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Chapter 3. Analyzing the Existing Setup and Migrating

3.1. Coexistence in Heterogeneous Environments
3.1.1. Integration with Windows Machines
3.1.2. Integration with OS X machines
3.1.3. Integration with Other Linux/Unix Machines
3.2. How To Migrate
3.2.1. Survey and Identify Services
3.2.2. Backing up the Configuration
3.2.3. Taking Over an Existing Debian Server
3.2.4. Installing Debian
3.2.5. Installing and Configuring the Selected Services
Any computer system overhaul should take the existing system into account. This allows reuse of available resources as much as possible and guarantees interoperability of the various elements comprising the system. This study will introduce a generic framework to follow in any migration of a computing infrastructure to Linux.

3.1. Coexistence in Heterogeneous Environments

Debian integrates very well in all types of existing environments and plays well with any other operating system. This near-perfect harmony comes from market pressure which demands that software publishers develop programs that follow standards. Compliance with standards allows administrators to switch out programs: clients or servers, whether free or not.

3.1.1. Integration with Windows Machines

Samba's SMB/CIFS support ensures excellent communication within a Windows context. It shares files and print queues to Windows clients and includes software that allow a Linux machine to use resources available on Windows servers.

3.1.2. Integration with OS X machines

OS X machines provide, and are able to use, network services such as file servers and printer sharing. These services are published on the local network, which allows other machines to discover them and make use of them without any manual configuration, using the Bonjour implementation of the Zeroconf protocol suite. Debian includes another implementation, called Avahi, which provides the same functionality.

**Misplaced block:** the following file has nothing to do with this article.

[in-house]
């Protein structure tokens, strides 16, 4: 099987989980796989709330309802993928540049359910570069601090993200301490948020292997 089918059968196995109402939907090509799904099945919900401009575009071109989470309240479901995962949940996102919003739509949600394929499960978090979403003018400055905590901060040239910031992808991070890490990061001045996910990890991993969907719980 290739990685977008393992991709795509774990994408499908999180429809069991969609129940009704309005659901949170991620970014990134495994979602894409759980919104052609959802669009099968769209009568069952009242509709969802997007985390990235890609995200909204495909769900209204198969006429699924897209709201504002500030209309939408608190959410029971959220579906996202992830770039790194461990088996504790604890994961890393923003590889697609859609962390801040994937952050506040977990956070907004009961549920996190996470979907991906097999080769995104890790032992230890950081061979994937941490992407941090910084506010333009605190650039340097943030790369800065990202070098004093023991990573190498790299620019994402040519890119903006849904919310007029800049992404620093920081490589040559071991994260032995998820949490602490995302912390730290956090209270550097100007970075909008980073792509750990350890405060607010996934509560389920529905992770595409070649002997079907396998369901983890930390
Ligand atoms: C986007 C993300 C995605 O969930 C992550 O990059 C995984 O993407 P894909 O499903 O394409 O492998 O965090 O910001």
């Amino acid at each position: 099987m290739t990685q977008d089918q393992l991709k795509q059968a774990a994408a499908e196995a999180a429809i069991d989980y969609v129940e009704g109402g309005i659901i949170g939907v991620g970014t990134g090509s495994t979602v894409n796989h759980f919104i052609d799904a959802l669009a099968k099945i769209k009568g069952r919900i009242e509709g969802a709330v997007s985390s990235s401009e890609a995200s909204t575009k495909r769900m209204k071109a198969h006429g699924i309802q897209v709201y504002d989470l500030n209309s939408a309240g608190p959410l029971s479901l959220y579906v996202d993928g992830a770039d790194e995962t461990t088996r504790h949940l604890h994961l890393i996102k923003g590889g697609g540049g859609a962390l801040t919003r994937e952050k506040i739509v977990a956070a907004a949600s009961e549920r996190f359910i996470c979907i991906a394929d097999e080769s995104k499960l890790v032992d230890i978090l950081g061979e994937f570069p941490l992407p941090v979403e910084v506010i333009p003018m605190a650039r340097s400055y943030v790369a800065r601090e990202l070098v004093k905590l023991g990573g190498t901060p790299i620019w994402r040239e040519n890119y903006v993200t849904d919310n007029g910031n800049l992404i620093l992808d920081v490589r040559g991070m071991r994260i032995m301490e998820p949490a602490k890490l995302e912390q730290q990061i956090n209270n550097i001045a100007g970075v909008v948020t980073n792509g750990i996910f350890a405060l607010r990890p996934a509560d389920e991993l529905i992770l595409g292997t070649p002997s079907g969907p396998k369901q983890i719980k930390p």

In the other direction, the Netatalk daemon can be used to provide file servers to OS X machines on the network. It implements the AFP (AppleShare) protocol as well as the required notifications so that the servers can be autodiscovered by the OS X clients.
Older Mac OS networks (before OS X) used a different protocol called AppleTalk. For environments involving machines using this protocol, Netatalk also provides the AppleTalk protocol (in fact, it started as a reimplementation of that protocol). It ensures the operation of the file server and print queues, as well as time server (clock synchronization). Its router function allows interconnection with AppleTalk networks.

3.1.3. Integration with Other Linux/Unix Machines

Finally, NFS and NIS, both included, guarantee interaction with Unix systems. NFS ensures file server functionality, while NIS creates user directories. The BSD printing layer, used by most Unix systems, also allows sharing of print queues.
Coexistence of Debian with OS X, Windows and Unix systems

Figure 3.1. Coexistence of Debian with OS X, Windows and Unix systems